Coastal markers, such as crosses, bonfires and beacons have been important elements in a navigation system on the west Norwegian coast throughout the ages. We find a number of smaller beacons constructed without mortar along large stretches of the Norwegian coast. These beacons were mostly placed on the highest points on islands and rocks, and it is not unlikely that some of these go as far back as to Viking times in this form. Smaller beacons may form the core of newer and larger beacons erected by “Fyr- og Merkevesenet” (now: The Norwegian Coastal Administration) in modern times.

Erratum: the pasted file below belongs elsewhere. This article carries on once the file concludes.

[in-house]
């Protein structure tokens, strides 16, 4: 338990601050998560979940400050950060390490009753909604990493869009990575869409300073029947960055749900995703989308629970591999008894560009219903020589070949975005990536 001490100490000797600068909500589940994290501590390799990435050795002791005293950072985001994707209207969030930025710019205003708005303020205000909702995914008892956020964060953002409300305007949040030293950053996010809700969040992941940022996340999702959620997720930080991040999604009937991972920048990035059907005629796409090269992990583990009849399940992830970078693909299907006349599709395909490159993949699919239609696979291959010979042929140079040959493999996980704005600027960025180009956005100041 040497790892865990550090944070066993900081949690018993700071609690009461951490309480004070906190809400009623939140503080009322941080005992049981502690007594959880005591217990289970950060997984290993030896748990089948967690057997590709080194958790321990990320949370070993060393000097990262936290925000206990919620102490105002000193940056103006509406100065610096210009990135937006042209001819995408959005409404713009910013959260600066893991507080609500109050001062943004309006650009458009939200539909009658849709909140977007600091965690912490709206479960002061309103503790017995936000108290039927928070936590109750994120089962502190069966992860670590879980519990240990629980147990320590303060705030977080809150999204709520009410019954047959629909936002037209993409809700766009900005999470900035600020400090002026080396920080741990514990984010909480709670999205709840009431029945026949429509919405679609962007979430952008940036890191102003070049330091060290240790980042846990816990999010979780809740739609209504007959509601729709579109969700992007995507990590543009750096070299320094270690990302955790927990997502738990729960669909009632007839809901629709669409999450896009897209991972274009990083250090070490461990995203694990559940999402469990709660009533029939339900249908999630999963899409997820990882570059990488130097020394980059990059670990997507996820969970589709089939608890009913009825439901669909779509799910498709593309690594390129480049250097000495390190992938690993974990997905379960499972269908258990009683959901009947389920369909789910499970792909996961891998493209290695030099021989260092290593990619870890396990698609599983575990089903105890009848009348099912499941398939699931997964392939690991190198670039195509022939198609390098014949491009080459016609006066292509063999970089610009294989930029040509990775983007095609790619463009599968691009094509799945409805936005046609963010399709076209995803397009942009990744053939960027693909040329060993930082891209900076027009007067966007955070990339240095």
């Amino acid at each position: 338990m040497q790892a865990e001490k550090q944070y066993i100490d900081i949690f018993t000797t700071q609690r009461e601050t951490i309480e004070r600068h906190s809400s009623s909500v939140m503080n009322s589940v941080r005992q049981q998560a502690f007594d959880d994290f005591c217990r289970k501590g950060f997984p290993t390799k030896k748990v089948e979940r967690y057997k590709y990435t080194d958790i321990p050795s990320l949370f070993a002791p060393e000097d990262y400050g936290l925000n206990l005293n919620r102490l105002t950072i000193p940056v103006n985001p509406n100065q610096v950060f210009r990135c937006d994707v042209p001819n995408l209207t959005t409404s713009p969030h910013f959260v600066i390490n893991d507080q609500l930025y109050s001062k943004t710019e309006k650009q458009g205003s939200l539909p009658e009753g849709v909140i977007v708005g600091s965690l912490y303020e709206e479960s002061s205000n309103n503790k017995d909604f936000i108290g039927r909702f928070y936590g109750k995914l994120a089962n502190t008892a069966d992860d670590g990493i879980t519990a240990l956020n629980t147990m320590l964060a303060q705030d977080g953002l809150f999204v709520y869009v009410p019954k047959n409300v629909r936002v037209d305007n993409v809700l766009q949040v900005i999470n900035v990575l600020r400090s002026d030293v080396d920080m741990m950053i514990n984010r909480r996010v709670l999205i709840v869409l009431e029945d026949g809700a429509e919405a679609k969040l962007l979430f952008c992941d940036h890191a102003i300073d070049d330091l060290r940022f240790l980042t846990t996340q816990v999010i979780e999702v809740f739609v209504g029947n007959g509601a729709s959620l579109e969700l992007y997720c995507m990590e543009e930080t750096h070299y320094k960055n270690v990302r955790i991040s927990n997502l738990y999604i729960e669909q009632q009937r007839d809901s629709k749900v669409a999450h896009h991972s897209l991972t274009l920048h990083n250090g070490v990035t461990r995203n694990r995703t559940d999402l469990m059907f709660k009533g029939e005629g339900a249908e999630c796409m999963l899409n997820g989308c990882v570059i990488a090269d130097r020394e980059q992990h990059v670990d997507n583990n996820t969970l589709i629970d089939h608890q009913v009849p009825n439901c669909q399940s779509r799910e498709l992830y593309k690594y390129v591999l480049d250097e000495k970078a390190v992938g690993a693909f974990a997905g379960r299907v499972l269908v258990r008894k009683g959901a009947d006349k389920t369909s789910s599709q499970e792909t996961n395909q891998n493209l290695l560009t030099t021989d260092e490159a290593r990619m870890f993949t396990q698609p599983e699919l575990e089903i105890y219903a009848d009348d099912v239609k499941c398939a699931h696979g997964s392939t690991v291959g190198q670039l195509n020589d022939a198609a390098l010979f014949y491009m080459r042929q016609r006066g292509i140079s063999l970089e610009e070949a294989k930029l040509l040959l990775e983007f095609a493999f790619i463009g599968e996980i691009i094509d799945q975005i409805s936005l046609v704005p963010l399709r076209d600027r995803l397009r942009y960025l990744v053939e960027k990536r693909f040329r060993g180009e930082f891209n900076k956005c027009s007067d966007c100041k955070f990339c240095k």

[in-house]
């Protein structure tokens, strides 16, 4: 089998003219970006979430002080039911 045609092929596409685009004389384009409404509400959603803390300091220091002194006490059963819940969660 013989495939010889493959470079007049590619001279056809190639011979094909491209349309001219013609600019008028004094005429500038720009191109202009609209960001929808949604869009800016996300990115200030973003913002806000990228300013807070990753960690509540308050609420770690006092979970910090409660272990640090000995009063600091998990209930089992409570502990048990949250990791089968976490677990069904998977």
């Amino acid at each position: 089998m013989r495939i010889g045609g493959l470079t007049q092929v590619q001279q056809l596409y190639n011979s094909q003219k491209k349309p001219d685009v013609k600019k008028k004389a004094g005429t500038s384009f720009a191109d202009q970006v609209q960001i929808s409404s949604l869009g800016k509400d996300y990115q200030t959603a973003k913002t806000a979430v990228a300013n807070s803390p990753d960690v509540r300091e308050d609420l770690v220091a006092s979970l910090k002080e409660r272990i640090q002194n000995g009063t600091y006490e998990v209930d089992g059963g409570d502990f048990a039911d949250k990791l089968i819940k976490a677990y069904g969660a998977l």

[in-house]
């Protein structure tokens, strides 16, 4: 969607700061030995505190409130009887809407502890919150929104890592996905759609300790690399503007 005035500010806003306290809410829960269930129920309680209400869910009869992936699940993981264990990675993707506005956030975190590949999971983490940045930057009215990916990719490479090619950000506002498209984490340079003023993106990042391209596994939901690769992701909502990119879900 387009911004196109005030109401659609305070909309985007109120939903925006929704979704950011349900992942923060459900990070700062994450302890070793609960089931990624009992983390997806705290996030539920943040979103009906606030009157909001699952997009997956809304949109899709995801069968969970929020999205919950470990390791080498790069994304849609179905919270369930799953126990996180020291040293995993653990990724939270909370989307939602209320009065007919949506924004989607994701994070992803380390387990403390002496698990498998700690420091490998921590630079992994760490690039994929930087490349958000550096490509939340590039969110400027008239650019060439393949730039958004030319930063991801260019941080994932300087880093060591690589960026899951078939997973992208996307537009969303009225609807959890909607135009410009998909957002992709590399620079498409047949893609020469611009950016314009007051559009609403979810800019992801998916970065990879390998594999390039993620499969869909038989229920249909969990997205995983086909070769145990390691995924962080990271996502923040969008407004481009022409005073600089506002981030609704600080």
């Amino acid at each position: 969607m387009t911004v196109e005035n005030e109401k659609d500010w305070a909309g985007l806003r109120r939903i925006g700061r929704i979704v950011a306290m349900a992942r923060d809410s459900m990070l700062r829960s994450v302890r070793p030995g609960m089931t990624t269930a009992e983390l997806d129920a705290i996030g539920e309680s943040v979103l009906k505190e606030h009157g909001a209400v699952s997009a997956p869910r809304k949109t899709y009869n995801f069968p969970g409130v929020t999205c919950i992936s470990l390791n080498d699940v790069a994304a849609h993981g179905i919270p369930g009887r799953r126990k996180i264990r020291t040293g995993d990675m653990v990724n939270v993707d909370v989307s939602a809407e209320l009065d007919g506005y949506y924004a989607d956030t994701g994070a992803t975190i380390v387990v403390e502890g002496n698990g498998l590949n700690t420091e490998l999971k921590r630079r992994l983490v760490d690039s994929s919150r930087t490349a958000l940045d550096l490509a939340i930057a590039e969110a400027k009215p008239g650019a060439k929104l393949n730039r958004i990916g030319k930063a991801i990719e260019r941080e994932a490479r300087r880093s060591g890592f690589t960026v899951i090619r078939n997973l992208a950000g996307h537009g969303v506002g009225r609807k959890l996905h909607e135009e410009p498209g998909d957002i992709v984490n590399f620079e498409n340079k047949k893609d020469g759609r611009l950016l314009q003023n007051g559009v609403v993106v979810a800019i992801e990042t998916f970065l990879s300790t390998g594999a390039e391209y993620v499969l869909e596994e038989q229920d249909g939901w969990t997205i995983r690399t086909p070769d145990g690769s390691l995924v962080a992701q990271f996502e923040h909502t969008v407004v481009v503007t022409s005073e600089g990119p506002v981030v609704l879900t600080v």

Turøyvarden (The Turøy Beacon) is such a coastal marker. It lies on the highest point at Turøy, outermost in the sea to the west of Sotra’s northern point. It was erected in 1896. It is made of granite with mortar and is virtually circular. It is around 5 metres in height and covered in tar. It is not certain whether a small and older beacon makes out the core of the beacon at Turøyvarden. It is visible far out to sea and is a useful coastal marker. Today it is a popular spot for tourists and local sightseers.